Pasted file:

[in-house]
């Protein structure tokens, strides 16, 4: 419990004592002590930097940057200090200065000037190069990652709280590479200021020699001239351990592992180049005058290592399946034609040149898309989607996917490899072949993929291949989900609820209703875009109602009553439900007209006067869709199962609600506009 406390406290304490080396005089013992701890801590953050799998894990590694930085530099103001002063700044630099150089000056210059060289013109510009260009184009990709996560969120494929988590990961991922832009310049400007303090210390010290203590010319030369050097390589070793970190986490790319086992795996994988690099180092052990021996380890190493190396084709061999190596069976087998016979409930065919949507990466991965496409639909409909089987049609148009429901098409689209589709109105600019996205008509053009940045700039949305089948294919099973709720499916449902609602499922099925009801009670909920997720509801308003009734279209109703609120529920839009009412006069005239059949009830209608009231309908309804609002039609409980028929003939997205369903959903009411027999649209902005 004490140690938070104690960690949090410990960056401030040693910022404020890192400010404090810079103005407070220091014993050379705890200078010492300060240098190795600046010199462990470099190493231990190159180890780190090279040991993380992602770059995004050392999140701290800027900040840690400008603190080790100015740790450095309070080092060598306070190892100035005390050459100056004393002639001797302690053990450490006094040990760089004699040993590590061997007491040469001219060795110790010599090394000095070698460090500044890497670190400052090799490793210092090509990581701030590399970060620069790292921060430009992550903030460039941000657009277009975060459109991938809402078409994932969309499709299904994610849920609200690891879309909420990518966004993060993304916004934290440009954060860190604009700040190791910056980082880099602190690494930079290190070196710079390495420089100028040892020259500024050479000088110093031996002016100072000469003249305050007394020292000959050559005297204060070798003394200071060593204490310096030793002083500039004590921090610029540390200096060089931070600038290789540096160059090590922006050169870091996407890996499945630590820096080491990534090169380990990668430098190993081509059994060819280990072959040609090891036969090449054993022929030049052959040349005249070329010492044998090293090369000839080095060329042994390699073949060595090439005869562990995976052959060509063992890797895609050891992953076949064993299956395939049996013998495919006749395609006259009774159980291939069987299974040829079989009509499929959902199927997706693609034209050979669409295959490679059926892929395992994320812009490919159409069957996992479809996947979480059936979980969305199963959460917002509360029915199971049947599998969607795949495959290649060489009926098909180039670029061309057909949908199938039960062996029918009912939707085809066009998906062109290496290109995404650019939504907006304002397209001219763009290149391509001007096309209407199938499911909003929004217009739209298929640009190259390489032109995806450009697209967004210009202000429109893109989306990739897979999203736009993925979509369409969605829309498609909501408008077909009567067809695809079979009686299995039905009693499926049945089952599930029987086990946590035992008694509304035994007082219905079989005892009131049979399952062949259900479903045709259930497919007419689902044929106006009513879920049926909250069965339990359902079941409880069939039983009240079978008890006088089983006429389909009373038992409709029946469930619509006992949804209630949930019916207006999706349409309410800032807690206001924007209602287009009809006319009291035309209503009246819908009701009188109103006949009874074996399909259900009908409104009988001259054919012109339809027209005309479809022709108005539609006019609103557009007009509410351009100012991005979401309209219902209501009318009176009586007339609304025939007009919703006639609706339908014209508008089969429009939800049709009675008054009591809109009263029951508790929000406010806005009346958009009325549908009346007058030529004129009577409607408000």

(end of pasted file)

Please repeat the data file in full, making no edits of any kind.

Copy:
[in-house]
């Protein structure tokens, strides 16, 4: 419990004592002590930097940057200090200065000037190069990652709280590479200021020699001239351990592992180049005058290592399946034609040149898309989607996917490899072949993929291949989900609820209703875009109602009553439900007209006067869709199962609600506009 406390406290304490080396005089013992701890801590953050799998894990590694930085530099103001002063700044630099150089000056210059060289013109510009260009184009990709996560969120494929988590990961991922832009310049400007303090210390010290203590010319030369050097390589070793970190986490790319086992795996994988690099180092052990021996380890190493190396084709061999190596069976087998016979409930065919949507990466991965496409639909409909089987049609148009429901098409689209589709109105600019996205008509053009940045700039949305089948294919099973709720499916449902609602499922099925009801009670909920997720509801308003009734279209109703609120529920839009009412006069005239059949009830209608009231309908309804609002039609409980028929003939997205369903959903009411027999649209902005 004490140690938070104690960690949090410990960056401030040693910022404020890192400010404090810079103005407070220091014993050379705890200078010492300060240098190795600046010199462990470099190493231990190159180890780190090279040991993380992602770059995004050392999140701290800027900040840690400008603190080790100015740790450095309070080092060598306070190892100035005390050459100056004393002639001797302690053990450490006094040990760089004699040993590590061997007491040469001219060795110790010599090394000095070698460090500044890497670190400052090799490793210092090509990581701030590399970060620069790292921060430009992550903030460039941000657009277009975060459109991938809402078409994932969309499709299904994610849920609200690891879309909420990518966004993060993304916004934290440009954060860190604009700040190791910056980082880099602190690494930079290190070196710079390495420089100028040892020259500024050479000088110093031996002016100072000469003249305050007394020292000959050559005297204060070798003394200071060593204490310096030793002083500039004590921090610029540390200096060089931070600038290789540096160059090590922006050169870091996407890996499945630590820096080491990534090169380990990668430098190993081509059994060819280990072959040609090891036969090449054993022929030049052959040349005249070329010492044998090293090369000839080095060329042994390699073949060595090439005869562990995976052959060509063992890797895609050891992953076949064993299956395939049996013998495919006749395609006259009774159980291939069987299974040829079989009509499929959902199927997706693609034209050979669409295959490679059926892929395992994320812009490919159409069957996992479809996947979480059936979980969305199963959460917002509360029915199971049947599998969607795949495959290649060489009926098909180039670029061309057909949908199938039960062996029918009912939707085809066009998906062109290496290109995404650019939504907006304002397209001219763009290149391509001007096309209407199938499911909003929004217009739209298929640009190259390489032109995806450009697209967004210009202000429109893109989306990739897979999203736009993925979509369409969605829309498609909501408008077909009567067809695809079979009686299995039905009693499926049945089952599930029987086990946590035992008694509304035994007082219905079989005892009131049979399952062949259900479903045709259930497919007419689902044929106006009513879920049926909250069965339990359902079941409880069939039983009240079978008890006088089983006429389909009373038992409709029946469930619509006992949804209630949930019916207006999706349409309410800032807690206001924007209602287009009809006319009291035309209503009246819908009701009188109103006949009874074996399909259900009908409104009988001259054919012109339809027209005309479809022709108005539609006019609103557009007009509410351009100012991005979401309209219902209501009318009176009586007339609304025939007009919703006639609706339908014209508008089969429009939800049709009675008054009591809109009263029951508790929000406010806005009346958009009325549908009346007058030529004129009577409607408000």